The purpose of the MAMS (Master in Applied Mathematical Sciences) program is to mathematically train students who wish to work in business, government, or industry. It is designed to produce applied mathematical scientists who can solve quantitative and qualitative problems arising in practical applications, (for example, in areas such as computer aided industrial design, operations research, engineering or systems analysis). The MAMS program is intended for people who wish to sharpen their mathematical skills for use in applied situations.

The MAMS degree offered in the Mathematics Department is inherently interdisciplinary in nature. A principal feature of the MAMS program is that the student works on an individual problem. This problem can come from any applied area of study, (for example, physics, agricultural engineering, ecology, marine sciences or finance). Some upper level course work in that area may be included in the student's program of study. The project results are written up by the student in a substantial technical report. The student also gives an oral presentation of the report to the faculty. The technical report should clearly describe the problem, detail the mathematical analysis and results, and interpret the results in terms of the original problem.


In order to be admitted to the MAMS program, a student must have taken courses in multivariate calculus, linear algebra, and ordinary differential equations. Students should also have had some experience with computers.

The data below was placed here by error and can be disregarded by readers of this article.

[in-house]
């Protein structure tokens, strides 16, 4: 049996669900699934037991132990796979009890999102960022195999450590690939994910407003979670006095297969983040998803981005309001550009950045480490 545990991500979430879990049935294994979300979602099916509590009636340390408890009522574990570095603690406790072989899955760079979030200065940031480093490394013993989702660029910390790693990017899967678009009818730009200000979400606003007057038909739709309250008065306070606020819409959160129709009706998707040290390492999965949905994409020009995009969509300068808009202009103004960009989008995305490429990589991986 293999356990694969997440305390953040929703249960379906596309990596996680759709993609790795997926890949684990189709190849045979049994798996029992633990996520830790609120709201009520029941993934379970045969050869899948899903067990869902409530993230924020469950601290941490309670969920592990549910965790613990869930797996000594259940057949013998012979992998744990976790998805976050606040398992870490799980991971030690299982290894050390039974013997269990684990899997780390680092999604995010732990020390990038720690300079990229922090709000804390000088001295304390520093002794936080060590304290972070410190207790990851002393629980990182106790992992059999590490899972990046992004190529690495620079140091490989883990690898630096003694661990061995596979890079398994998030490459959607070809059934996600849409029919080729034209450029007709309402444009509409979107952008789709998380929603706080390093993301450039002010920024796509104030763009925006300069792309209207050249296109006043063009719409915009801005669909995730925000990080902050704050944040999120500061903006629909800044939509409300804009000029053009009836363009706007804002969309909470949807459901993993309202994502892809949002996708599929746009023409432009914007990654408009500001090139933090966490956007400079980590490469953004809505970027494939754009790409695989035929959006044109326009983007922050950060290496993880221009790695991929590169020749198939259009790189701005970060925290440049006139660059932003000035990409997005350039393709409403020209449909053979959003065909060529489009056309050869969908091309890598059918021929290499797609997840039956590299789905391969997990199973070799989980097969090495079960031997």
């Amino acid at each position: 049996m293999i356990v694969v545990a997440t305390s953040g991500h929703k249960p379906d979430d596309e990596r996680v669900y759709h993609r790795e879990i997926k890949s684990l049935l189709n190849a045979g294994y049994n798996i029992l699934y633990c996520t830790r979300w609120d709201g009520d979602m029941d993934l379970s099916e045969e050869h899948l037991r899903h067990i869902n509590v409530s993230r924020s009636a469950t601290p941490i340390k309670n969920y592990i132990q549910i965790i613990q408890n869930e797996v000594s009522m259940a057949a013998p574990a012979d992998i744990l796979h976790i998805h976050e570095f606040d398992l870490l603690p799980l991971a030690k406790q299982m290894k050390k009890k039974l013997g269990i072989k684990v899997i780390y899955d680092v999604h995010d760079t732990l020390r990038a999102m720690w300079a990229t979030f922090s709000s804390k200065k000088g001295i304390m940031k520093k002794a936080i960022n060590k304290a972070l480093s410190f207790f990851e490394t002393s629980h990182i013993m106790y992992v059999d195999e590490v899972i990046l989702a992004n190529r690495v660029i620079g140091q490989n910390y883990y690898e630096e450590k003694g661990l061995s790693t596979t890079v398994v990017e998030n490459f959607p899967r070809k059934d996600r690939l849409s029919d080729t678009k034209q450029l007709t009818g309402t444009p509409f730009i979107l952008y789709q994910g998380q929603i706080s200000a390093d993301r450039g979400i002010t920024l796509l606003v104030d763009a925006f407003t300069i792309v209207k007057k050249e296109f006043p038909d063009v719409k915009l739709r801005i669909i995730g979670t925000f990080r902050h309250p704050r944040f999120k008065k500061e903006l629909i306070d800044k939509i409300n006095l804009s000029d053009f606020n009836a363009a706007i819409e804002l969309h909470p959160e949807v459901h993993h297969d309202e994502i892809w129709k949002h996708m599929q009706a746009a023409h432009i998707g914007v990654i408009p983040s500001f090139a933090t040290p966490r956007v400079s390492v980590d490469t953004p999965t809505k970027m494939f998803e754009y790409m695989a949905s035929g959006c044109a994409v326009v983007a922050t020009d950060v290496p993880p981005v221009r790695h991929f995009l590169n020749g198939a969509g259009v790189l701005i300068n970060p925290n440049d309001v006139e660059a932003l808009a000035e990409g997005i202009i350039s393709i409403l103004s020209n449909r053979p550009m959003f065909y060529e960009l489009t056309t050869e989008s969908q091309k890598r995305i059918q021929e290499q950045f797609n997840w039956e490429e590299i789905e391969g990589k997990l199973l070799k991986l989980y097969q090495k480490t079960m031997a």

Course  work:

The course work in students' programs of study should broaden their knowledge and skills in applied mathematics.  To obtain a MAMS degree the student must pass 33 credit hours of approved course work, including either:

Real Analysis (MATH 6100) or Complex Variables (MATH 6150)
and either
Probability (MATH 6600) or Introduction to Partial Differential Equations (MATH 6720).

At least 9 credit hours of 8000-level mathematics courses must be included in the student's program of study with at least one course taken from each of any two of the following areas:

Advanced Numerical Analysis (MATH 8500, 8510, 8520)
Special Topics in Numerical analysis (MATH 8550)

Probability (MATH 8600)
Stochastic Processes (MATH 8620)
Stochastic Analysis (MATH 8630)

Industrial Mathematics (MATH 8700)
Variational Methods/Perturbation Theory (MATH 8710)
Ordinary Differential Equations (MATH 8740)
Partial Differential Equations (MATH 8770)

In addition students may take up to nine hours of course work in other departments in an area related to the technical report project.

Technical Report: A distinguishing feature of the MAMS program is the writing and presentation of a technical report following an investigation into a real-world applied mathematics problem. This report, written under the guidance of a faculty advisor, consists of three parts:

  • The introduction in which the problem is explained clearly in non-technical terms;
  • The description of the mathematically formulated problem and the mathematical analysis performed;
  • The summary which relates the results of the problem and explains any conclusions.

The report and presentation may be viewed as training for a real job situation where one communicates the results of a project and any relevant conclusions to a manager or a client.

See the Graduate Guidebook for full details.